Hannah Garrard reports from Monrovia on a crisis in Liberia’s education system.
Hannah Garrard is a nonfiction writer and youth worker from Britain, whose writing focuses on community narratives.
After graduating in English Literature from the University of East Anglia (UEA) in 2005, she taught English at the Carolyn A Miller School when it was still on the Buduburam refugee camp in Ghana. From here, her concern for refugee issues, specifically the state of ‘statelessness’ for young people, developed. Upon returning to Britain, Hannah worked with the Gateway Protection Program; assisting young refugees from the Democratic Republic of Congo, and completed her youth work training.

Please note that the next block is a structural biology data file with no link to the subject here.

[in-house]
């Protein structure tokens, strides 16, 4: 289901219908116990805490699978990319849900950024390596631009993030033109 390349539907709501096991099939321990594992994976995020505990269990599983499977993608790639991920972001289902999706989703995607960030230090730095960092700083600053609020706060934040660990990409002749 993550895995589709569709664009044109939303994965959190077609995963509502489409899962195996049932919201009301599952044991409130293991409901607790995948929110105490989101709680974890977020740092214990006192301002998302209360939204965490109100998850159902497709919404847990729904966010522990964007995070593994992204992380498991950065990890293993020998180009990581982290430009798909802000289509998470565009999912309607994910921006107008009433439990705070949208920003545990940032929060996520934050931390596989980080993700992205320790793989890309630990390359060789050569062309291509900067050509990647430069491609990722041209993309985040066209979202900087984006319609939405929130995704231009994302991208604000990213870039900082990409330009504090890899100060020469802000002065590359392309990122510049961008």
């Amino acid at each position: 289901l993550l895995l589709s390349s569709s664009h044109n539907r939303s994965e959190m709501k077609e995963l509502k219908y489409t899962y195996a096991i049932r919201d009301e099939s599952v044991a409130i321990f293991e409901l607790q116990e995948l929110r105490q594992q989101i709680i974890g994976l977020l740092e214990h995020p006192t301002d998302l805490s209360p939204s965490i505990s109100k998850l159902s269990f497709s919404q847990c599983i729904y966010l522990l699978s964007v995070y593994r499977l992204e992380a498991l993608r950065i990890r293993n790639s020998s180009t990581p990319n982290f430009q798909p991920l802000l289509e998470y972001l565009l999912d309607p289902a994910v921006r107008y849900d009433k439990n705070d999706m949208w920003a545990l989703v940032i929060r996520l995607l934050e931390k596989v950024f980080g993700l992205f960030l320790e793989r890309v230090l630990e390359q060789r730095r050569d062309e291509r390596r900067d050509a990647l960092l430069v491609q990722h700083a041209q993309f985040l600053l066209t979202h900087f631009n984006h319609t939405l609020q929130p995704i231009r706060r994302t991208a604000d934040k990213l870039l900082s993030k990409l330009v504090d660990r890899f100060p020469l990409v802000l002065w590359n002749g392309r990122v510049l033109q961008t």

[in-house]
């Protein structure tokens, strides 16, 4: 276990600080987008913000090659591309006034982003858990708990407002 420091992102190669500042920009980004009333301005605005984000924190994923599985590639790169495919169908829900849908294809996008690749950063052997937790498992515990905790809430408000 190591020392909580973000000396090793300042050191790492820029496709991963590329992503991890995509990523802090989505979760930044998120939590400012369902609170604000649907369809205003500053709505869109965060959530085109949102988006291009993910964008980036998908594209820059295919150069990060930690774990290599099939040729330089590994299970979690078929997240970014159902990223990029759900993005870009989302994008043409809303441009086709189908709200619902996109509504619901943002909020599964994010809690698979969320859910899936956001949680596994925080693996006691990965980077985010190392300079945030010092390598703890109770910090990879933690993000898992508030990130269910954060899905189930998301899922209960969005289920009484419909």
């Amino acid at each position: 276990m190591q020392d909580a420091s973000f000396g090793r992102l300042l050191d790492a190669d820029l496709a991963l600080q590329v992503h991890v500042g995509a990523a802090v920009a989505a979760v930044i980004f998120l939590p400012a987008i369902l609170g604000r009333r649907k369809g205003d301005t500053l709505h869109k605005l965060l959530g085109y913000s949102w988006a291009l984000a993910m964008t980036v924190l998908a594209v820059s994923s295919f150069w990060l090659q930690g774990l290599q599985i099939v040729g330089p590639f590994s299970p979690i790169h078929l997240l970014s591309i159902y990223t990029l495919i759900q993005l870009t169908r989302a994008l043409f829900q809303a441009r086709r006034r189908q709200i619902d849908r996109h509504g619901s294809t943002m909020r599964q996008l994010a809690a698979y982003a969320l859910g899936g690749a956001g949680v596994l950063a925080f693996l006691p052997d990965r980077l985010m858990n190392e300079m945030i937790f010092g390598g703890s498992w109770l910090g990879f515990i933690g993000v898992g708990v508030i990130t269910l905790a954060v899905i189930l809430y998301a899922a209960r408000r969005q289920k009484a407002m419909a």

She has written for literary journals Newfound, Literary Traveller and Going Down Swinging on topics ranging from the poetry of separation concerning the DMZ, and the controversial US nuclear-weapons base in South Korea which has destroyed the local community of elderly sea-women.
Hannah is currently delivering youth work in rural communities in Norfolk and studying for an MA in Biography and Creative Non-fiction at UEA, where she is researching and writing her first book about Liberia and the Buduburam refugee camp.